Exploring how survivor perspectives and priorities are reflected in the use and implementation of Extreme Risk Protective Orders to address intimate partner violence
He Will Not Leave Us Alone and I Need the Courts to Help": Defendants' Use of Nonphysical Violence in Domestic Violence Protective Order Cases
Can Science Enhance Equity? Findings and Implications From a Study To Detect Bruising on Victims with Dark Skin Pigmentation
This plenary panel from the 2023 NIJ Research Conference features fascinating research on a methodology to improve the detection and documentation of bruises on victims of violence who have dark skin pigmentation. This study highlights the intersection between science, justice, and racial equity, featuring practitioner and victims’ advocacy perspectives. The discussion describes the research and its findings and explore strategies to ensure that this particular evidence-based methodology can be widely implemented by nurse practitioners in the field.
Embodying Evidence to Action: Tracking the Impact of Three Key NIJ Research Investments; Opening Plenary of the 2023 NIJ Research Conference
This plenary featured three significant areas of NIJ research investment that have had a tremendous impact on both the research community and the field of practice: advances in forensic DNA, police body armor standards, and place-based analyses of public safety. Each topic was explored by a collection of people representing the researcher, practitioner, policymaker, and advocacy perspectives, exploring how evidence generation resulted in changes that improved public safety and yielded more equitable criminal justice outcomes.
The theme of NIJ’s 2023 Research Conference was “evidence to action,” and our goal was to bring researchers and practitioners together to learn about the latest research evidence and how it can be implemented to promote safety, equity, and justice.
The opening ceremony included remarks from U.S. Attorney General Merrick B. Garland, Assistant Attorney General for the Office of Justice Programs Amy Solomon, and NIJ Director Nancy La Vigne.
Remarks of James K Stewart to the American Society of Criminology on Taking Stock - Current Knowledge and Future Directions, San Diego, California, November 13, 1985
Efficacy of Frequent Monitoring with Swift, Certain, and Modest Sanctions for Violations: Insights from South Dakota's 24/7 Sobriety Project
Procedural justice, neighbourhood context, and domestic violence reporting intention among subgroups of immigrants
Considering domestic violence victims: Exploring victim-related factors in prosecutor case summaries
Sexual violence is a significant criminal justice problem with long-term effects for its victims. In particular, sexual assault on or related to college campuses across the United States presents a growing public health and economic burden, starting with significant impacts on academic outcomes.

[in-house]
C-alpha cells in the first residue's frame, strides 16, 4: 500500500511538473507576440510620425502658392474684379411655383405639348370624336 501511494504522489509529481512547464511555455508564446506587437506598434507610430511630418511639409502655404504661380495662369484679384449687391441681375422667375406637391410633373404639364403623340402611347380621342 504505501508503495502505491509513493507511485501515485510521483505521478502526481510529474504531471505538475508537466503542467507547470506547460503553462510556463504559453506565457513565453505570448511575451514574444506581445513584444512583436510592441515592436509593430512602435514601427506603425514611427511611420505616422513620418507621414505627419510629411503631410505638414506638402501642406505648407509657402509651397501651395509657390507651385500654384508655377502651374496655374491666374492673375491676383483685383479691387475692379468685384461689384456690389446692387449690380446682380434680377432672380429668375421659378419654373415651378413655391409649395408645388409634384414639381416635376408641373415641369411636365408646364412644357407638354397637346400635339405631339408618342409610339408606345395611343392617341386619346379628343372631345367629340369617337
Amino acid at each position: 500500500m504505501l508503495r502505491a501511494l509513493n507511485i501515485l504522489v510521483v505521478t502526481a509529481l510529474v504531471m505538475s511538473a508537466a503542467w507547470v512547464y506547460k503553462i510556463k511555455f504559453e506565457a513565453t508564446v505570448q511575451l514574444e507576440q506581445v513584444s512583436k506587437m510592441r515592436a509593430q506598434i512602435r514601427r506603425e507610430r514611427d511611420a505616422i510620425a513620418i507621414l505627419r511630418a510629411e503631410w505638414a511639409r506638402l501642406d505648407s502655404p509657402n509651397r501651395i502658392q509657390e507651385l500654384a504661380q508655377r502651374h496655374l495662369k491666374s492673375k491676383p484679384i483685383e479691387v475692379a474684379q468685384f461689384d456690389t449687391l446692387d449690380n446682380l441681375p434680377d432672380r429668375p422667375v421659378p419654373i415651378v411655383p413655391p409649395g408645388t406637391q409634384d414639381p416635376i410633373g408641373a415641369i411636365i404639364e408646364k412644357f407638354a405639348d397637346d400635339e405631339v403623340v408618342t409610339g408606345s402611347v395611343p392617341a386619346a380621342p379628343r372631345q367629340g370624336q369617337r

Mandates for risk assessment protocols to be trauma-informed are now common across juvenile justice and school settings. However, there is little direction on how to best translate this mandate into evidence-based screening and assessment tools. This presentation will describe the theoretical model underpinning the Vulnerability, Impairment, and Promotive factors (VIP) Study, which seeks to offer an alternative to existing risk assessment approaches in vulnerable adolescents.
The Violence Against Women Act of 1994 (VAWA) and its re-authorizations mandated several research efforts that stimulated a dramatic enhancement to violence against women research supported by the National Institute of Justice (NIJ). This legislation has supported federal, state, local, and private partners in implementing policies and programs and conducting research directly related to gender-based violence. However, questions remain about the effectiveness of those mandates. This brown bag will discuss the gaps and challenges to evaluating gender-based violence interventions.
Current State of Knowledge about Stalking and Gender-Based Violence: The Known, Unknown, and Yet To Be Known
Nearly one in six of women experience stalking victimization at some point during their life, and most are stalked by someone who they know—typically current or former intimate partners. Given the escalation of violence and potential harm that an individual may commit while stalking someone, it is important to bring more attention to this issue. This brown-bag session highlights a panel of scholars to share what the field currently knows about stalking behaviors and victims, including a focus on intimate partner violence, non-partner relationships, and police response.